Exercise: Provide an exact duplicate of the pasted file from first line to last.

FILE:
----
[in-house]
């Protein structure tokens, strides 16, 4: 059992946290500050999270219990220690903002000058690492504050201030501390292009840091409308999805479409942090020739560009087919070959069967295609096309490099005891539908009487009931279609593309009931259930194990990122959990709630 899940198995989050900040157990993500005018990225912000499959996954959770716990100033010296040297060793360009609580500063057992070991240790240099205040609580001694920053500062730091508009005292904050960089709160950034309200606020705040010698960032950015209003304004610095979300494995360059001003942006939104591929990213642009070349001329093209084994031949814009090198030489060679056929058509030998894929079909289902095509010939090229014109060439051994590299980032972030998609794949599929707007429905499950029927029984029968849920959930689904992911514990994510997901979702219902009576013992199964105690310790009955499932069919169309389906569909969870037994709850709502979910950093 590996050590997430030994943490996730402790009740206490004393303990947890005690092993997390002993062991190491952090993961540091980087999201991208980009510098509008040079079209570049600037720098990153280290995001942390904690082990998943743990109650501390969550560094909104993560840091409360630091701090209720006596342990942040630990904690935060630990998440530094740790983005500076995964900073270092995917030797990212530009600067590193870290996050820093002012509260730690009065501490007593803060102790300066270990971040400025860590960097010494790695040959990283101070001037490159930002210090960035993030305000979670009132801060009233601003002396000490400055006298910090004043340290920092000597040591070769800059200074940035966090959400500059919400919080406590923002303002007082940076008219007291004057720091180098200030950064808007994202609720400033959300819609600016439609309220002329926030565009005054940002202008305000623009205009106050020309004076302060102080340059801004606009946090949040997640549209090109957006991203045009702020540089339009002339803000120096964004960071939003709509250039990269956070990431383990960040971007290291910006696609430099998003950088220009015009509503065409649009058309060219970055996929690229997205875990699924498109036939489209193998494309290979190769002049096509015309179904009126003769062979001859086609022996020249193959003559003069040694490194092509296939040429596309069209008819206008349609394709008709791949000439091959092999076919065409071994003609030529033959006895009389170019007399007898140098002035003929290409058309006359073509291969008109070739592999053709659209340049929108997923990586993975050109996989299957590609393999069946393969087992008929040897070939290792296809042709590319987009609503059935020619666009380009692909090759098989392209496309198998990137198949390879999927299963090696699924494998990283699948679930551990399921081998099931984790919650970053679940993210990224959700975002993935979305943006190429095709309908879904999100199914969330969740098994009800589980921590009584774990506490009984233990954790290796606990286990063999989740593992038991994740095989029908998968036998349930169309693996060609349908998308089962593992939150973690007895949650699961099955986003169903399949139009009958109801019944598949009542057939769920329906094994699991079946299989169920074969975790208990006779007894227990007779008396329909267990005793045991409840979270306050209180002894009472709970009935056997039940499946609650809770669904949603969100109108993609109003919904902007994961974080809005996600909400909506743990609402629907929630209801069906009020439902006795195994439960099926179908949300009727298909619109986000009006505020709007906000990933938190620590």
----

[in-house]
């Protein structure tokens, strides 16, 4: 059992946290500050999270219990220690903002000058690492504050201030501390292009840091409308999805479409942090020739560009087919070959069967295609096309490099005891539908009487009931279609593309009931259930194990990122959990709630 899940198995989050900040157990993500005018990225912000499959996954959770716990100033010296040297060793360009609580500063057992070991240790240099205040609580001694920053500062730091508009005292904050960089709160950034309200606020705040010698960032950015209003304004610095979300494995360059001003942006939104591929990213642009070349001329093209084994031949814009090198030489060679056929058509030998894929079909289902095509010939090229014109060439051994590299980032972030998609794949599929707007429905499950029927029984029968849920959930689904992911514990994510997901979702219902009576013992199964105690310790009955499932069919169309389906569909969870037994709850709502979910950093 590996050590997430030994943490996730402790009740206490004393303990947890005690092993997390002993062991190491952090993961540091980087999201991208980009510098509008040079079209570049600037720098990153280290995001942390904690082990998943743990109650501390969550560094909104993560840091409360630091701090209720006596342990942040630990904690935060630990998440530094740790983005500076995964900073270092995917030797990212530009600067590193870290996050820093002012509260730690009065501490007593803060102790300066270990971040400025860590960097010494790695040959990283101070001037490159930002210090960035993030305000979670009132801060009233601003002396000490400055006298910090004043340290920092000597040591070769800059200074940035966090959400500059919400919080406590923002303002007082940076008219007291004057720091180098200030950064808007994202609720400033959300819609600016439609309220002329926030565009005054940002202008305000623009205009106050020309004076302060102080340059801004606009946090949040997640549209090109957006991203045009702020540089339009002339803000120096964004960071939003709509250039990269956070990431383990960040971007290291910006696609430099998003950088220009015009509503065409649009058309060219970055996929690229997205875990699924498109036939489209193998494309290979190769002049096509015309179904009126003769062979001859086609022996020249193959003559003069040694490194092509296939040429596309069209008819206008349609394709008709791949000439091959092999076919065409071994003609030529033959006895009389170019007399007898140098002035003929290409058309006359073509291969008109070739592999053709659209340049929108997923990586993975050109996989299957590609393999069946393969087992008929040897070939290792296809042709590319987009609503059935020619666009380009692909090759098989392209496309198998990137198949390879999927299963090696699924494998990283699948679930551990399921081998099931984790919650970053679940993210990224959700975002993935979305943006190429095709309908879904999100199914969330969740098994009800589980921590009584774990506490009984233990954790290796606990286990063999989740593992038991994740095989029908998968036998349930169309693996060609349908998308089962593992939150973690007895949650699961099955986003169903399949139009009958109801019944598949009542057939769920329906094994699991079946299989169920074969975790208990006779007894227990007779008396329909267990005793045991409840979270306050209180002894009472709970009935056997039940499946609650809770669904949603969100109108993609109003919904902007994961974080809005996600909400909506743990609402629907929630209801069906009020439902006795195994439960099926179908949300009727298909619109986000009006505020709007906000990933938190620590």